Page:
How to Get a Full-Body Workout on a Cable Machine/Functional Trainer

Walk into any commercial gym, or even a hotel fitness center, and you’ll probably see a cable machine and/or a functional trainer.

A cable machine features two weight stacks connected by a cross-beam. The weights in each stack can be adjusted by the user and are lifted through a system of pulleys and cables that travel up and down a track.

A functional trainer sports a similar system, but is more compact in design, with the weight stacks sitting closer together. Most functional trainers also have a pull-up bar between the two weight stacks.

Cable machines/functional trainers are pretty dang versatile. While a downside of weight-training machines is that they lock you into one position, a cable machine allows for movements that are more dynamic and exercise your balance and stability more than other machines. And with one machine, you can do multiple strength-training exercises and use movements that effectively isolate muscle groups and work them from a variety of angles. It’s possible to use cable machines/functional trainers to get an effective full-body workout.

This advantage is particularly beneficial when you’re traveling. Most hotel gyms are pretty basic: it’s typically a small, poorly lit room with limited equipment. But they do often offer a functional trainer, which means you can get in a good all-around strength training session while you’re on the road.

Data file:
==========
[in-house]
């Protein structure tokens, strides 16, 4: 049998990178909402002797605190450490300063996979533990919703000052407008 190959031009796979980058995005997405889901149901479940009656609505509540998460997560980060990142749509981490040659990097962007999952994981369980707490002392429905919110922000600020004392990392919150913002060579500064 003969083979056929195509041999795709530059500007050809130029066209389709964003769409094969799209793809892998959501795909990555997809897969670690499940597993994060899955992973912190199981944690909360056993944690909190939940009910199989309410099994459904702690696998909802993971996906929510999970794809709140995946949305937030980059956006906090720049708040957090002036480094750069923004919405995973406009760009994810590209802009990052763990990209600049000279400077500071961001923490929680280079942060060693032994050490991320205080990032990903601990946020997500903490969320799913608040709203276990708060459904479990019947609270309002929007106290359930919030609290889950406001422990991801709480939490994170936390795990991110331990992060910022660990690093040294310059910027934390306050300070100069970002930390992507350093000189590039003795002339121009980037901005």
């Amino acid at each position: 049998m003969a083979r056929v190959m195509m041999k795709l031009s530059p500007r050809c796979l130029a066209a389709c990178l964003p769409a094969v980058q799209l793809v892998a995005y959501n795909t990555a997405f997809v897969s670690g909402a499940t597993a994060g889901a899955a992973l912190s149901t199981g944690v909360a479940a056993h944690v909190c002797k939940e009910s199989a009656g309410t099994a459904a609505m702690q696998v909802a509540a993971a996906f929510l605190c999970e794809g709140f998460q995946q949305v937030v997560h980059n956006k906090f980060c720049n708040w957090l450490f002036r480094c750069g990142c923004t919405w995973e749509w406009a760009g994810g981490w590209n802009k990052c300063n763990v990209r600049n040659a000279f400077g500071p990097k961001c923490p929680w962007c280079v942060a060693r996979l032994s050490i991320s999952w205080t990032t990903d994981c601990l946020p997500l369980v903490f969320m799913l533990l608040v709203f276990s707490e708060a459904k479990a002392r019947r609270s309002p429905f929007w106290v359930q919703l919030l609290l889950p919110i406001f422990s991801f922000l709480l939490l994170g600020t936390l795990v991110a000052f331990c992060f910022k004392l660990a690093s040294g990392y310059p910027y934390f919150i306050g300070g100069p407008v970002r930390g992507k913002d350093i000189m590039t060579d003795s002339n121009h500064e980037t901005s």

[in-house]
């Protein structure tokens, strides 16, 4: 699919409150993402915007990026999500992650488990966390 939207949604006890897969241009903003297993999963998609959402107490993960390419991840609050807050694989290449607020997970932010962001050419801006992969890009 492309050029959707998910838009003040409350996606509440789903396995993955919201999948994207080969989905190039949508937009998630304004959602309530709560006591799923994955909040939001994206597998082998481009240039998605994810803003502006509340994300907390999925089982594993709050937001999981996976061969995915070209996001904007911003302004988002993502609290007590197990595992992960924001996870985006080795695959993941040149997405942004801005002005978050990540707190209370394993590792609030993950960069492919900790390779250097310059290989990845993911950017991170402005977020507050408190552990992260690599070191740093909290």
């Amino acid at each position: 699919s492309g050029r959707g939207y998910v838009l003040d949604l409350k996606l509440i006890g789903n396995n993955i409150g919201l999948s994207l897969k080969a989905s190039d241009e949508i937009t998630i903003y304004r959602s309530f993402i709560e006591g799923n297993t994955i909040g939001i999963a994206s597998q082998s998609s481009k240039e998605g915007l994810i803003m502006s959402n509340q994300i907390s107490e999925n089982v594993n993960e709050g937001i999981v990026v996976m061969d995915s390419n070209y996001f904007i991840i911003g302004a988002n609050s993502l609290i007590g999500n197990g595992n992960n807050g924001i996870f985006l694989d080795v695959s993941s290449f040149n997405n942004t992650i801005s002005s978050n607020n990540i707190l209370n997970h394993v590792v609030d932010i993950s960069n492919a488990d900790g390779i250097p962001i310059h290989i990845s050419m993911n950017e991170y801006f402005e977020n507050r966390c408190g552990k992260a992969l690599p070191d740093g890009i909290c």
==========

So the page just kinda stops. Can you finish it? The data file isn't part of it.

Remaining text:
To learn a full-body cable workout that can be used either at regular or hotel gyms, I turned to Chris Contois, my physical therapist at Vitality Therapy and Performance here in Tulsa, OK. He’s also a competitive bodybuilder and has been doing some bodybuilding programming for me the past year.

Chris created a simple upper body/lower body split that can be done with a cable machine or a functional trainer. He noted that in the last two hotels he’s stayed in, the functional trainer had fixed handles; you couldn’t swap out attachments and put on a rope handle, for example. So he designed this functional trainer workout assuming you might only have fixed handles available.

Also, one of the downsides of functional trainers is that they’re not great for training legs. While you can do some leg exercises with a functional trainer, your options are limited. If you feel like you need a bit more lower body work, Chris recommends adding some plyos or some bodyweight movements, like air squats.

Upper Body/Lower Body Cable Workout

For a full-body workout, do all the exercises for both the upper and lower body, resting 90 seconds to two minutes in between each set.

Upper Body

Lower Body

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